Unlike traditional legal models, clients referred to LevelUP did not need to have any identified legal issues to initiate contact with us. From there, we took a multifaceted approach. We began with a ‘legal health check’ to holistically assess a young person’s needs. After that, we engaged in legal advice and case work, with the most common issues being complaints against government agencies, victim compensation, domestic violence, fines, debt, and social security. Community legal education was also important, and we supported young people to understand their legal rights and responsibilities.
Critical to the success of the program was our ability to meet young people where they were at – physically, by travelling to a convenient location for them, and socially. The project solicitor Stacey McMillan engaged informally with clients, on their terms. Because we’re a community legal centre, Stacey was viewed as being independent and ‘outside’ the government system.
Young people responded particularly well to the principle of instructing a solicitor to act for them. Clients felt empowered by this dynamic, which meant they could meaningfully participate in decision making about their own lives. Some contrasted this to their experience of feeling voiceless within the state system, or disempowered working with mandatory reporters who made decisions on their behalf.
Levelling up in the future
Our funding for LevelUP came to an end in December 2019, but we’ve continued to work with young people transitioning from out-of-home care in the time since. It is our view that the government lacks a sufficient awareness of the complexity of the unmet legal need and the significant social and economic marginalisation that young people exiting out-of-home care experience.
Our experience running the program has only affirmed our belief that the government needs to commit ongoing funding for a free legal assistance program targeted at young people leaving out-of-home care.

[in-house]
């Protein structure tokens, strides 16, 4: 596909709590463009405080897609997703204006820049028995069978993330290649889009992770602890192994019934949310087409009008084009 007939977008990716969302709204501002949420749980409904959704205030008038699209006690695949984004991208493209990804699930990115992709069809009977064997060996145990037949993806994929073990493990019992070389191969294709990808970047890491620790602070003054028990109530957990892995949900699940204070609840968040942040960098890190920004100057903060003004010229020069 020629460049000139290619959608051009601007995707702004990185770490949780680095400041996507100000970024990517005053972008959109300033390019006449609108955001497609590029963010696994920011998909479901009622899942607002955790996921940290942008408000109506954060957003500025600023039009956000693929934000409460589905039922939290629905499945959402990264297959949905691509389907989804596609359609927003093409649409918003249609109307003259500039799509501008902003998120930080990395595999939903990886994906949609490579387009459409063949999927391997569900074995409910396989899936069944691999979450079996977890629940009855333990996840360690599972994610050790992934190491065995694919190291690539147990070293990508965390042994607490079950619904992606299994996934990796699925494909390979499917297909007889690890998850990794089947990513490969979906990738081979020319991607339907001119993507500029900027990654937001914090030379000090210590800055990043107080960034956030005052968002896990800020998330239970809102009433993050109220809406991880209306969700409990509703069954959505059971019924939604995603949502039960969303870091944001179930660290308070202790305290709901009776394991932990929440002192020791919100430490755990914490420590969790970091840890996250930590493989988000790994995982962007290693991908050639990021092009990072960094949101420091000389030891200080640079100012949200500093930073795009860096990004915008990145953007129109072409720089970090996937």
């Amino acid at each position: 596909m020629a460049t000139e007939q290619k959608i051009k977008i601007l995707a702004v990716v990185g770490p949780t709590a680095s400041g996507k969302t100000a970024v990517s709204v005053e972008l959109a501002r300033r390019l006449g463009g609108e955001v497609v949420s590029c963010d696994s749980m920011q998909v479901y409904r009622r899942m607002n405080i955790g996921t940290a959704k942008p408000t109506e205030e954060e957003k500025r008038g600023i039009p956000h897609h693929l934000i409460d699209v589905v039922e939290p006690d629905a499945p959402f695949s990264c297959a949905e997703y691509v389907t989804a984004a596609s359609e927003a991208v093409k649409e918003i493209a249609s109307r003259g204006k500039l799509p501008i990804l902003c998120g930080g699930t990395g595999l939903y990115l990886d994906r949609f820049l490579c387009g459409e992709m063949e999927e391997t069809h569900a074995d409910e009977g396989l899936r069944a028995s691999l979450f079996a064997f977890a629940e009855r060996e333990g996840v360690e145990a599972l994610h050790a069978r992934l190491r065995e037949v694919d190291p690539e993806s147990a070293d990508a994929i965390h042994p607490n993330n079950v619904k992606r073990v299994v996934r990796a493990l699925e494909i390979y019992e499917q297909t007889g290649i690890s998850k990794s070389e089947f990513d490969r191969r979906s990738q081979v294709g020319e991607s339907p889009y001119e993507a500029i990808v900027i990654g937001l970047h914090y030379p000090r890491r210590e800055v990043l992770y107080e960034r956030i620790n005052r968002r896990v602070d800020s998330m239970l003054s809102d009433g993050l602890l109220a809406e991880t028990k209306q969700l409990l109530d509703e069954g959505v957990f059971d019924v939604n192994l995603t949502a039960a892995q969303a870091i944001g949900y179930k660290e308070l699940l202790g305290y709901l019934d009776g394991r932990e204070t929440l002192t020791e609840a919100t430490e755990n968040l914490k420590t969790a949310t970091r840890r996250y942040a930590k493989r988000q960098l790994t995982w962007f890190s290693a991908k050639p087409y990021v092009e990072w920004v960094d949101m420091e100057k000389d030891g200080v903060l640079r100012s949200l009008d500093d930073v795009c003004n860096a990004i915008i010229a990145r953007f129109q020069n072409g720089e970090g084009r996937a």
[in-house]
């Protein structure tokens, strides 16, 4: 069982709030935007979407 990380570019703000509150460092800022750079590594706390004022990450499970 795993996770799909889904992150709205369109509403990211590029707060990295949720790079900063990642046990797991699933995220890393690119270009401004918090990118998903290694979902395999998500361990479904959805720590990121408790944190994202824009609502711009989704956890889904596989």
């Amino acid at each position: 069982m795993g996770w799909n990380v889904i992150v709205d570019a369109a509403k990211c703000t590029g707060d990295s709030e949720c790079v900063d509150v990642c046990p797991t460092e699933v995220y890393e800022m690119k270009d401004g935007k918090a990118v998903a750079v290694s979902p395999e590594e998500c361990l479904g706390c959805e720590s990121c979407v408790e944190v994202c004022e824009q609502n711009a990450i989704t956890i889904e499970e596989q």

Such a service needs to be flexible, trauma-informed, accessible and grassroots. We don’t need another big government agency, but a local service that is in touch with community and has established strong relationships with other local service providers. The design of any future program should include an Aboriginal and Torres Strait Islander Engagement worker. Half of the young people we supported in LevelUP were Aboriginal or Torres Strait Islander people, and many were dealing with the generational trauma associated with colonisation and state intervention. They have specific social and cultural needs which must be safeguarded.
Programs like this ensure that fewer young people slip through the cracks and end up homeless, incarcerated, facing debt, or in danger. We’ve seen first-hand how LevelUP has had a positive impact on the lives and wellbeing of the young people who we supported. But don’t take it from us – take it from the young people who participated in the program.
Without the help of LevelUp Project Solicitor Stacey, “I would be worse off. In a dangerous situation”, one person said.
“Stacey is the only person who has heard, listened, and engaged with me,” said another young person. “Prior to this, no-one was there to help. They just wanted a paycheck. Stacey actually cares and wanted to help me.”
*Not his real name.